I cannot help but wonder at this beautifully shot piece. The level of technical achievement is impressive, and the camera work is great. However, where the team failed completely was with using giraffes as the main characters. What were they thinking? Everyone knows that if you are going to make a synchronized diving short in Les Halles, it had better be with elephants, or maybe hippos in a pinch.

Suddenly Chewie realized he was in big trouble

In the process of organizing some of the thousands of photographs I’ve taken over the years, I’ve come across a few gems, products of my early attempts at creativity with Photoshop. They are so cheesy, I may have no choice but to share them for all to be stuck with something they can’t unsee.

In this case, back in 2004 I put to work my inner Star Wars and Warhammer 40K fanboy to experiment with merging photographs, creating masks, and using the software’s different color functions to color in a black and white photo I had taken of an unpainted Space Marine miniature. I had completely forgotten about this picture, so this is kind of like finding that twenty dollar bill you forgot in a pair of pants two years ago. Mind you, that bill is a little beat up, some moths have taken some chunks out of it, and it probably needs to be washed, but you’re still a little further ahead than before you put your pants on.

Suddenly Chewie in Trouble

Now that I think about it, this probably planted the seed for this image I submitted for a gamecareerguide game design challenge last November.

Game design challenge: Crossing Over entry

It’s all about taking baby steps and working away at things to keep improving. Few people have the raw natural talent to excel at first. But stick to it, work hard, work smart, and you’ll get there. When it comes to inspiration, an idea can take years to fully develop. Give it time.

Now if you don’t mind, I’ll sign off. I’ve still got a lot of work to do before I excel!

Rummaging through old memories – how The Genius Crucible’s cover was born

Nissigoboro and Nala

Nissigoboro and Nala

Many years ago, my parents lived in Papua New Guinea (PNG). I will not go into detail the reasons for which they were there, but suffice to say that my head was filled at a young age with stories of exotic jungles, villages of rugged tribesmen, and exhausting scientific expeditions through some of the world’s most rugged terrain.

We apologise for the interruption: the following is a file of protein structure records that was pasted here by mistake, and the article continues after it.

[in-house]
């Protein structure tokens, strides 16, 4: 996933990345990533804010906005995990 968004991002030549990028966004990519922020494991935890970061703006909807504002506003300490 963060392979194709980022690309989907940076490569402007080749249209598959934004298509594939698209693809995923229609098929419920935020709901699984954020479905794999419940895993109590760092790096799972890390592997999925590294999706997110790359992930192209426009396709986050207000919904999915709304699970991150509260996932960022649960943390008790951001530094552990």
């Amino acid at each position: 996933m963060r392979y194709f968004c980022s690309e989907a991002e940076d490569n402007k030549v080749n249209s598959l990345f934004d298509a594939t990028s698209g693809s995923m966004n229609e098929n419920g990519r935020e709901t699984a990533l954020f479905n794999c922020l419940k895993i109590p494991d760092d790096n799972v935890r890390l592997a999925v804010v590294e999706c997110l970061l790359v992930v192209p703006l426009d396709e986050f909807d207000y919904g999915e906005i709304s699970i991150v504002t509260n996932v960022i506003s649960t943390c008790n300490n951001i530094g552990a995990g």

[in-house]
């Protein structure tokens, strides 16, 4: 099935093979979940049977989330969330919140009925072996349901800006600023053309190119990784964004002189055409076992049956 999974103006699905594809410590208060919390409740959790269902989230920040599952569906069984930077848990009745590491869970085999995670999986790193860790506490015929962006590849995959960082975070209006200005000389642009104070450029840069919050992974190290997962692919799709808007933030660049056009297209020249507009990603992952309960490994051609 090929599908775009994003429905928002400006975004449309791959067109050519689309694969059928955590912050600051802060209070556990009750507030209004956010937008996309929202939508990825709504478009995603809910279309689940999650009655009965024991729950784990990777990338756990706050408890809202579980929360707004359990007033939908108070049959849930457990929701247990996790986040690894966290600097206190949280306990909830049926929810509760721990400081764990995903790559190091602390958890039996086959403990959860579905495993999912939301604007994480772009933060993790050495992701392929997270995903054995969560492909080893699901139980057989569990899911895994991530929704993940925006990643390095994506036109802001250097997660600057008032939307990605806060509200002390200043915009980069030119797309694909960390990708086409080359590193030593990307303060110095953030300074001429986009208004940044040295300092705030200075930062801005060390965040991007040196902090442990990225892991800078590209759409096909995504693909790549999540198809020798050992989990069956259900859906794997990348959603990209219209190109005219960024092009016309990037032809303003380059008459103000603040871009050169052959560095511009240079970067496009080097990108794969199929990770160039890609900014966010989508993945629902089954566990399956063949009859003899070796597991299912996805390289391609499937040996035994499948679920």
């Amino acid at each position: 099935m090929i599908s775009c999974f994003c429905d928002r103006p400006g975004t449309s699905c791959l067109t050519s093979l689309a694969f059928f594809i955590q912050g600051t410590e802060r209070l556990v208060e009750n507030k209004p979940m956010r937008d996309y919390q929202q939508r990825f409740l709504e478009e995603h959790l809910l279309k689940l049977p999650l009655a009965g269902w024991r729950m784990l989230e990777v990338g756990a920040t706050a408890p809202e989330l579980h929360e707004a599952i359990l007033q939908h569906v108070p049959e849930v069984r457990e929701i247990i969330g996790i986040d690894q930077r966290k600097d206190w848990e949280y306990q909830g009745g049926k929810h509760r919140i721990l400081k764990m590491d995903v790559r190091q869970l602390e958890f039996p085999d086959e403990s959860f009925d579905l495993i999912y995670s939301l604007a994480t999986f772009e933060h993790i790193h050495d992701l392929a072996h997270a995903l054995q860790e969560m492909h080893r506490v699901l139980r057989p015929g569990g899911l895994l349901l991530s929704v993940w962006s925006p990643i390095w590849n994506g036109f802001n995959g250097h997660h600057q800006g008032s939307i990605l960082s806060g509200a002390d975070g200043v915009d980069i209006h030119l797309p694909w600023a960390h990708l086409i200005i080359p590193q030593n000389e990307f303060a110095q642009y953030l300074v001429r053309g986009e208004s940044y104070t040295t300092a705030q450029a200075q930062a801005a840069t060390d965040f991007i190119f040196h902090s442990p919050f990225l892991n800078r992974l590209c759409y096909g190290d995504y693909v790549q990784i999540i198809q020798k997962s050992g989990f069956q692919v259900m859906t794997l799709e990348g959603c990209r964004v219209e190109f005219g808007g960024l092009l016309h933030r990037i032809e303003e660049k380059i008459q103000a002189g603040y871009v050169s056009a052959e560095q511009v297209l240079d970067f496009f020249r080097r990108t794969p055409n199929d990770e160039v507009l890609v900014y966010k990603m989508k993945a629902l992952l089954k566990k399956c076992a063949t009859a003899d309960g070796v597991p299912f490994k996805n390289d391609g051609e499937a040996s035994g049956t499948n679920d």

My parents took a few memorable pictures. Back in the 70’s, film was expensive and hard to store adequately in the humid jungle. Since they could only carry so much, only a few pictures remain of their treks. My father had turned some into slides that he used during classroom presentations to his students. Thankfully, a few years ago he made the effort to scan those slides. I now have a selection of the images stored for posterity. They are beautiful and open a window of insight on a world that had remained largely untouched by the progress of history. I will share some of these images here from time to time.

The first to make its appearance is a photo of Nissigoboro and his son, Nala. Nala served as my father’s interpreter in the Karimui, a remote district in PNG. They worked together for several years over many expeditions, developing a close friendship. My brother and I were fortunate enough to meet Nala back in the ’80s when we accompanied our father on his last expedition to the island’s jungles.

It was therefore fitting for the pair to figure prominently on the cover of The Genius Crucible, since they are inspirations for some of the book’s major characters. Thanks to the magic of digitization and a little help from photoshop, a forty year old picture became a central component for a science fiction book dealing with many cutting edge artificial intelligence and environmental issues. Does it work? I’ll let you be the judge.

The Genius Crucible (available at Amazon.com)

Follow @GeniusCrucible if you are interested in science, the environment, artificial intelligence, and the disappearance of genius.

A thought for Mother’s Day

We’ve all been here at one point. ©2010 Max Shields

I want to take a moment to thank all women who have brought life to this world. Without you, none of us would be here. In particular, I want to highlight my mother and my wife on this special day.  You have have been gentle guides, making me what I am today, and your graceful patience allows you to put up with the crazy schemes that I concoct routinely and doubtless have caused you to shake your head or roll your eyes on more than one occasion.

Thank you, merci, I love you, je vous aime!

Here’s to many, many more Mother’s Days to come.